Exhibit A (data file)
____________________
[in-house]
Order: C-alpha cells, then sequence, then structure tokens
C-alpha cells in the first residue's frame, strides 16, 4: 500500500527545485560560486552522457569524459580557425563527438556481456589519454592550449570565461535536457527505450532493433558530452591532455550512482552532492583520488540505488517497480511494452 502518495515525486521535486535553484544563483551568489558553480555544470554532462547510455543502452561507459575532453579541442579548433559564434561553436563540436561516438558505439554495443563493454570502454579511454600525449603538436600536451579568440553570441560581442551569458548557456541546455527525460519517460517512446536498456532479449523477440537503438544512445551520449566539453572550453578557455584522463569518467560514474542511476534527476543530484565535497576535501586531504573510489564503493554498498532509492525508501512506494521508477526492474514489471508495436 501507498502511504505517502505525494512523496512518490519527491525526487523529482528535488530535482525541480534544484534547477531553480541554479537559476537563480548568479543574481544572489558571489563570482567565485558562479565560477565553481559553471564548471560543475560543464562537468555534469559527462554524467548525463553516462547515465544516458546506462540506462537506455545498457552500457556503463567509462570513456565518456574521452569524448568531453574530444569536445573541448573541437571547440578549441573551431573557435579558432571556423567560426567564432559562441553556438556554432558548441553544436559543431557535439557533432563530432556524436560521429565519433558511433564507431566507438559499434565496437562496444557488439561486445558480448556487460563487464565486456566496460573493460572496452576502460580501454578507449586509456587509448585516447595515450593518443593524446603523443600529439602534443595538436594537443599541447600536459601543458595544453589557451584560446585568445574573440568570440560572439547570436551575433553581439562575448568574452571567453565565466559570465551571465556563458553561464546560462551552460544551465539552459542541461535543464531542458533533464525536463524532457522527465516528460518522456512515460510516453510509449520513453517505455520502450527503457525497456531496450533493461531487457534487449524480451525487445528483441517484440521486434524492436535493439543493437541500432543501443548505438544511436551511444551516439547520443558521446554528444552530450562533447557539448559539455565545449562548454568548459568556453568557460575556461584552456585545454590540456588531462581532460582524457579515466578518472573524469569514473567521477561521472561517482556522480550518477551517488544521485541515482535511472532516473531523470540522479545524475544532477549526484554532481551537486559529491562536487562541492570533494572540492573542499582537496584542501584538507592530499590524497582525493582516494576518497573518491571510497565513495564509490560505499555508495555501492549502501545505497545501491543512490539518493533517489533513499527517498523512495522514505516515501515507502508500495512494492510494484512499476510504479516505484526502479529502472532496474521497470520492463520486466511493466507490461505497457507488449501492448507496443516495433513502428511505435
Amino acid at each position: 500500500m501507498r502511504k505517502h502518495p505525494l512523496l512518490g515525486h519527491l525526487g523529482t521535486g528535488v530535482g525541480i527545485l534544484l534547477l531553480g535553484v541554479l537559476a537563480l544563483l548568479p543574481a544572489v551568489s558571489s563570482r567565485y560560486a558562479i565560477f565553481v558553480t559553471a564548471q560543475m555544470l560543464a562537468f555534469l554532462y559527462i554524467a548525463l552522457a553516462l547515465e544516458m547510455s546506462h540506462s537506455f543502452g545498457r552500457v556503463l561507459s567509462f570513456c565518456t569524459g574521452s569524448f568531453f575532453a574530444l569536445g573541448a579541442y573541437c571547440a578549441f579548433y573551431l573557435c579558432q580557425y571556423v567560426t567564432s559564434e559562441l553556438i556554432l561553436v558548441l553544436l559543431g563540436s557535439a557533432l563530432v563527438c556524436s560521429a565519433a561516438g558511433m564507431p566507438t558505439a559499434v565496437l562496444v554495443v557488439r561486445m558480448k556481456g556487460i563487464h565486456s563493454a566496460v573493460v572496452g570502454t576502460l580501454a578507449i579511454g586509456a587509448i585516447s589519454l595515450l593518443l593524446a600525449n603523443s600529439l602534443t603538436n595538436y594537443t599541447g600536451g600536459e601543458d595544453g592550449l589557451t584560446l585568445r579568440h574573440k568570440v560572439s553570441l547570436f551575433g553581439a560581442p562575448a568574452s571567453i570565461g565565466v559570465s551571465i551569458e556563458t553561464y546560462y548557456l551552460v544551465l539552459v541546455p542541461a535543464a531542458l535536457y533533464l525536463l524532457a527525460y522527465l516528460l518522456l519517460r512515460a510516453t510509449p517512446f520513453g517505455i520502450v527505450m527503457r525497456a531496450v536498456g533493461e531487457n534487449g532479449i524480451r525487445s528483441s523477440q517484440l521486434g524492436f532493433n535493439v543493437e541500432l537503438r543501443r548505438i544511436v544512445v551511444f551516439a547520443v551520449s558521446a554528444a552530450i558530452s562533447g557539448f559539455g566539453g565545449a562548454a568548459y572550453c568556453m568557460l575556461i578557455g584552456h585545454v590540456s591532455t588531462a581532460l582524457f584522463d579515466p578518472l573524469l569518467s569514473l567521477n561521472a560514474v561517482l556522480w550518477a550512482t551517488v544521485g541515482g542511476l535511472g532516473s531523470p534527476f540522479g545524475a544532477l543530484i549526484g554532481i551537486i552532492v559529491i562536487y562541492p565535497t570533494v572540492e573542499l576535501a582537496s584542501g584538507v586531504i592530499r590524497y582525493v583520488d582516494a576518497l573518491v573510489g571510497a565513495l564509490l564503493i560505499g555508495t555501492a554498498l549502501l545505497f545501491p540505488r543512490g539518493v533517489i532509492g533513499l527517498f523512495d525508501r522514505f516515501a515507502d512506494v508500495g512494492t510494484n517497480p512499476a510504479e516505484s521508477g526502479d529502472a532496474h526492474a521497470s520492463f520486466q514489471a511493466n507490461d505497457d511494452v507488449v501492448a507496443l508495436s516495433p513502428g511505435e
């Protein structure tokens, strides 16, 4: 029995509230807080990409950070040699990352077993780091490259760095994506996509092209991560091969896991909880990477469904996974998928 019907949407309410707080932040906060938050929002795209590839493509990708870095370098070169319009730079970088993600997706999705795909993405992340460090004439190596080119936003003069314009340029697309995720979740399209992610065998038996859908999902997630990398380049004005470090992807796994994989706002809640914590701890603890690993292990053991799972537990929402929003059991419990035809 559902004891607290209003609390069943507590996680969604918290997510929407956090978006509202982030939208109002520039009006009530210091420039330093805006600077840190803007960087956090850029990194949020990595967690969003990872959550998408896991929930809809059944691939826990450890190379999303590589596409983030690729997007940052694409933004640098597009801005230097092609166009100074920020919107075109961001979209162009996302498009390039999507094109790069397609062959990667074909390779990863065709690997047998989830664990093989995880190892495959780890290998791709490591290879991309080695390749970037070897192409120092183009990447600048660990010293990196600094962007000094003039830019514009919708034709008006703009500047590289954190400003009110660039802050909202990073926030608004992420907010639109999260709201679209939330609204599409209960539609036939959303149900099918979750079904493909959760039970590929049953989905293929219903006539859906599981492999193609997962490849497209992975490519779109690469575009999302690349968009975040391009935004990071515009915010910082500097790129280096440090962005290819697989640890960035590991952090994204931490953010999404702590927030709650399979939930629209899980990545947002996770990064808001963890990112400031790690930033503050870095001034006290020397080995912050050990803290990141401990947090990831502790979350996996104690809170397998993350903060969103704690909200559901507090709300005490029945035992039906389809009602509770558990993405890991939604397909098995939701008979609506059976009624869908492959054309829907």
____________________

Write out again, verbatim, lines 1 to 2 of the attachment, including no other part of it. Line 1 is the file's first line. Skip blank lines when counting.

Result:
[in-house]
Order: C-alpha cells, then sequence, then structure tokens